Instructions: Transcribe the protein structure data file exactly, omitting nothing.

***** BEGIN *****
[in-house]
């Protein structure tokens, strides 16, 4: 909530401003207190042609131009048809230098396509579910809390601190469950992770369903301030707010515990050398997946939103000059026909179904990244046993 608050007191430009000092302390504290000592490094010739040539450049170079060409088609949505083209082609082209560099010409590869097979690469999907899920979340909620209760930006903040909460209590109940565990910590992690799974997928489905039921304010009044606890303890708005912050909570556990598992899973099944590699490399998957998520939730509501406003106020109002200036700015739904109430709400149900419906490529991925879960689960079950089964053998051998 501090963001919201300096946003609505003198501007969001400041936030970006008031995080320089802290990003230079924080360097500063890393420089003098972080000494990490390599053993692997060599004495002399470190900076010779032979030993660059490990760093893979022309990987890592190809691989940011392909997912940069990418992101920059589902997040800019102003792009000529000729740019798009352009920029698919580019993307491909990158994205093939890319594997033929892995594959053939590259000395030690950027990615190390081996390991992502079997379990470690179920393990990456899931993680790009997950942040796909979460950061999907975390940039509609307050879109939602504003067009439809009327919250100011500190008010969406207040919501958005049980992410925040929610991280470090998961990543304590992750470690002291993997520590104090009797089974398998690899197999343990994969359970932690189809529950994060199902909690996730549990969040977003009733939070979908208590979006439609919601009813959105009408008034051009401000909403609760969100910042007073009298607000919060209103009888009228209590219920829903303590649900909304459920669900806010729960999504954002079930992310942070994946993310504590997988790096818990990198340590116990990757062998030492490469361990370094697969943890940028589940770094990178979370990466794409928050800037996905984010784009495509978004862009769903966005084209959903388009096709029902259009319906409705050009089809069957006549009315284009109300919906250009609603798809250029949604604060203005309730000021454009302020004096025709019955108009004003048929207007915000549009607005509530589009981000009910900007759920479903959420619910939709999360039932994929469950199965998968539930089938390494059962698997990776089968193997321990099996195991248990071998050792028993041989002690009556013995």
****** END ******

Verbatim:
[in-house]
């Protein structure tokens, strides 16, 4: 909530401003207190042609131009048809230098396509579910809390601190469950992770369903301030707010515990050398997946939103000059026909179904990244046993 608050007191430009000092302390504290000592490094010739040539450049170079060409088609949505083209082609082209560099010409590869097979690469999907899920979340909620209760930006903040909460209590109940565990910590992690799974997928489905039921304010009044606890303890708005912050909570556990598992899973099944590699490399998957998520939730509501406003106020109002200036700015739904109430709400149900419906490529991925879960689960079950089964053998051998 501090963001919201300096946003609505003198501007969001400041936030970006008031995080320089802290990003230079924080360097500063890393420089003098972080000494990490390599053993692997060599004495002399470190900076010779032979030993660059490990760093893979022309990987890592190809691989940011392909997912940069990418992101920059589902997040800019102003792009000529000729740019798009352009920029698919580019993307491909990158994205093939890319594997033929892995594959053939590259000395030690950027990615190390081996390991992502079997379990470690179920393990990456899931993680790009997950942040796909979460950061999907975390940039509609307050879109939602504003067009439809009327919250100011500190008010969406207040919501958005049980992410925040929610991280470090998961990543304590992750470690002291993997520590104090009797089974398998690899197999343990994969359970932690189809529950994060199902909690996730549990969040977003009733939070979908208590979006439609919601009813959105009408008034051009401000909403609760969100910042007073009298607000919060209103009888009228209590219920829903303590649900909304459920669900806010729960999504954002079930992310942070994946993310504590997988790096818990990198340590116990990757062998030492490469361990370094697969943890940028589940770094990178979370990466794409928050800037996905984010784009495509978004862009769903966005084209959903388009096709029902259009319906409705050009089809069957006549009315284009109300919906250009609603798809250029949604604060203005309730000021454009302020004096025709019955108009004003048929207007915000549009607005509530589009981000009910900007759920479903959420619910939709999360039932994929469950199965998968539930089938390494059962698997990776089968193997321990099996195991248990071998050792028993041989002690009556013995």